In his new film Labour Day, Jason Reitman turns his hand to suspenseful melodrama. Everything he has done till now, which includes Thank You for Smoking, Juno, Up in the Air, and Young Adult, was dry, sardonic, and trendy. Now he goes back to 1986, and you can’t help wondering why Reitman wanted to do something that smells of B Pictures, that includes relatively conventional and familiar elements, and that you might have seen on late-night TV — in 1986. The story has an original hook to it, but is made up of many parts that aren’t. This movie holds you in its grip for its entire running time, and it’s well made and well acted, but that doesn’t mean that it’s the least bit plausible.
Labour Day has a voiceover by Tobey McGuire — Henry as an adult. As events in 1986 unfold, Henry is thirteen, played by the sweet-faced, intent Gattlin Griffith, whom we’re going to see quite a lot of. Everything revolves around Henry, and the house of cards that’s built up over this long weekend will also collapse because of of him. Henry is the loyal son of Adele (Kate Winslet, in yet another of her suffering, fragile women roles). Since Henry’s parents divorced, Adele has been so depressed she barely goes out of the house.
When Adele and Henry are on one of their rare trips to stock up on cheap groceries at a Walmart-like joint, they are commandeered by hunky but haggard and bleeding Frank (Josh Brolin). Frank is a bad guy — he’s just escaped from prison — but oh what a good bad guy he is! Some audience members find events that follow laughable. But though they may be preposterous, they’re also hypnotic. One watches with fascination as Frank pretends to tie up Adele, but in the days that follow wins not only her trust, but her love. There’s not much Franck can’t do — he fixes the car, the plumbing, waxes the floors, cleans the rain spouts. He makes chilli and feeds it to the tied up Adele, like a baby. He teaches Henry how to bat and throw a curve ball. Most importantly, he shows them (having untied Adele) how to make a killer peach pie, a lesson Henry will never forget, and whose sensuality can’t fail to get through to the touch-starved Adele.
Meanwhile, Frank’s escape is all over the news. This is a very small town, and neighbours, though few, tend to be nosy or intrusive. J.K. Simmons appears with food — the peaches for the pie; Henry accepts the peaches, and gets rid of him. Not so easy with Evelyn (Brooke Smith), who forces them to take care of her handicapped son Barry (Micah Fowler) for the day. Need we say that Frank trumps Henry’s somewhat lame dad Gerald (Clark Gregg), who takes him out for dinner with his stepson on Sunday, as usual? But events are closing in, even as Frank, Henry and Adele become a family unit, due to Frank’s awesome skill set and the big empty spot in Henry’s and Adele’s lives where a father and husband should be. And so as the days go by, and the first day of school approaches and Henry is to begin seventh grade, Frank and Adele plan to run off to Canada and take Henry with them. We won’t tell you what happens.
It’s not so likely that you’d believe all this anyway, but things aren’t helped by the way the movie complicates itself with sneaky, ultra-conventional-looking flashbacks to, mainly, glancingly sketch in the pre-jail life of Frank, and also, to confuse matters further later on, fill us in on Adele’s nightmarish efforts to have another child after Henry. (There is so much about sex in this movie, and yet it seems strangely leery of sex. When Adele and Frank get it on, Henry doesn’t hear anything but muffled voices.) Though he’s virtually in hiding, Henry gets out enough to repeatedly meet up with a sophisticated new girl in town his own age he’s just met, from Chicago, Eleanor (Brigid Fleming) who regales him with a wealth of horror stories about parents abandoning their kids. I wouldn’t give up the sly Eleanor, who brings the movie’s only light and witty moments and adds to our sense of Henry’s personal perspective. But the way Reitman’s screenplay crams everything from Joyce Maynard’s novel into the small space of the film can only confuse and mitigate the one good thing it has going for it — its slow-burning claustrophobia and tension.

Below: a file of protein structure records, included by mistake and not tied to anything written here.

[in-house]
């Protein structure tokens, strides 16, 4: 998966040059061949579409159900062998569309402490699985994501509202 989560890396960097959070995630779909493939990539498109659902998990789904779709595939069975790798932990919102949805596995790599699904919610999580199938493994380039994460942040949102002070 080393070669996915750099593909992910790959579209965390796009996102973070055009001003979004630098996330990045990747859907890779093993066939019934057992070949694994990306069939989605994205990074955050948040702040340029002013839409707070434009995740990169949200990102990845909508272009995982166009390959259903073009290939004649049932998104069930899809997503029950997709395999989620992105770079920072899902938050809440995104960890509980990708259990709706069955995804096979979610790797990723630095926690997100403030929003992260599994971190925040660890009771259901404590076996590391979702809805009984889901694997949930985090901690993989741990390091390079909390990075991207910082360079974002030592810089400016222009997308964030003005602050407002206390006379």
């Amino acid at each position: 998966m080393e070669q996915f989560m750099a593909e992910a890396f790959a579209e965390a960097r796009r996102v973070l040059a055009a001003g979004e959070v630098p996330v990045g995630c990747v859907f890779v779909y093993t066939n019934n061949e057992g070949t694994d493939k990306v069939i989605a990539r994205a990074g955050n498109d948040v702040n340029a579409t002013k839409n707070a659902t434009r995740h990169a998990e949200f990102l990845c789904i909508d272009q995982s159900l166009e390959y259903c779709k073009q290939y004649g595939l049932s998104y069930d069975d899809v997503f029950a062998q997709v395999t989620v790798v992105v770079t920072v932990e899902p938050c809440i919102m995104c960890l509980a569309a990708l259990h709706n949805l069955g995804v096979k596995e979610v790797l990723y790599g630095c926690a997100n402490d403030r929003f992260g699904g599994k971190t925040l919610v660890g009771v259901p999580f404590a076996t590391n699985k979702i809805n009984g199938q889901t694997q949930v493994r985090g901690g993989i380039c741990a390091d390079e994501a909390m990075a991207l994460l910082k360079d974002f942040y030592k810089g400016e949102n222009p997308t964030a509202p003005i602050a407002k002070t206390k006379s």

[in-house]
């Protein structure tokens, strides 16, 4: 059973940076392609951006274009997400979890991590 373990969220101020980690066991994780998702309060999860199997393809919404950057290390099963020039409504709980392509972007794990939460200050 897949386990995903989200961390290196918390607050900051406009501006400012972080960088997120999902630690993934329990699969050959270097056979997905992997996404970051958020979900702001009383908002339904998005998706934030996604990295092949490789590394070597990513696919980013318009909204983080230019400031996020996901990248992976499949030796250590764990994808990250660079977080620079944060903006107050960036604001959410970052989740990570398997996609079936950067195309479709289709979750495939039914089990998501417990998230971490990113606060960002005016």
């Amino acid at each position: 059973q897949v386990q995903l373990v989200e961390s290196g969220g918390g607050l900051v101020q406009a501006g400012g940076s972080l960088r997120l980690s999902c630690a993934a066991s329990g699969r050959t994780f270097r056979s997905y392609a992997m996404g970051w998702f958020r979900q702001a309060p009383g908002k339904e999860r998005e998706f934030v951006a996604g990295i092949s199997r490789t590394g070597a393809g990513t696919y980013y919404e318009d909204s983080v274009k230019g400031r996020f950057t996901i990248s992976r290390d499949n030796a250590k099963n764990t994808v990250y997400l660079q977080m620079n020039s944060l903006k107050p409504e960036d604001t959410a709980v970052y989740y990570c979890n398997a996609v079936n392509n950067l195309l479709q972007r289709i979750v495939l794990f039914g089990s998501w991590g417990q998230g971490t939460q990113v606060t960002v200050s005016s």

Despite a little bevy of secondary characters including bank employees, cops, shop clerks and the various neighbours, we’re stuck pretty much with Winslet, Breslin, and young Gattlin Griffith. It’s hard to get a handle on Breslin’s character, or on Breslin himself. Despite his career boom since No Country for Old Men, with gigs from the mad revenge figure of Oldboy to Dan White to George W. Bush, who is he really? “Does he have charisma?” asks Eleanor, when she realises Henry and his mom are harbouring the escaped convict. “He might,” says Henry. But he also might not. As for Kate Winslet, she excels in what she has called “ballsy” characters, and is wasted doing a soppy depressive lady like Adele. I was grateful for the boy, because he’s a fresh face. His Henry seems always to care, and care intensely.
It’s a tossup whether this is an intriguingly odd story or an absolutely ridiculous one, but weight tends to shift to the second possibility after you have time to think. On the other hand drab people being seduced by somebody wicked is a classic movie theme, and such odd romances do occur. It’s just hard to make a convincing film out of them, and this narrative is too static to deliver the genre pleasures of a film noir. You wouldn’t expect Jason Reitman to produce an absolute clinker, and Labour Day isn’t quite that. But it does feel like an odd misstep.
DIRECTOR: JASON REITMAN
WRITER: JASON REITMAN FROM NOVEL BY JOYCE MAYNARD
STARS: JOSH BROLIN, KATE WINSLET, GATTLIN GRIFFITH, TOBEY MCGUIRE, CLARK GREGG, BROOKE SMITH, MICAH FOWLER, BRIGID FLEMING
RUNTIME: 111 MINS APPROX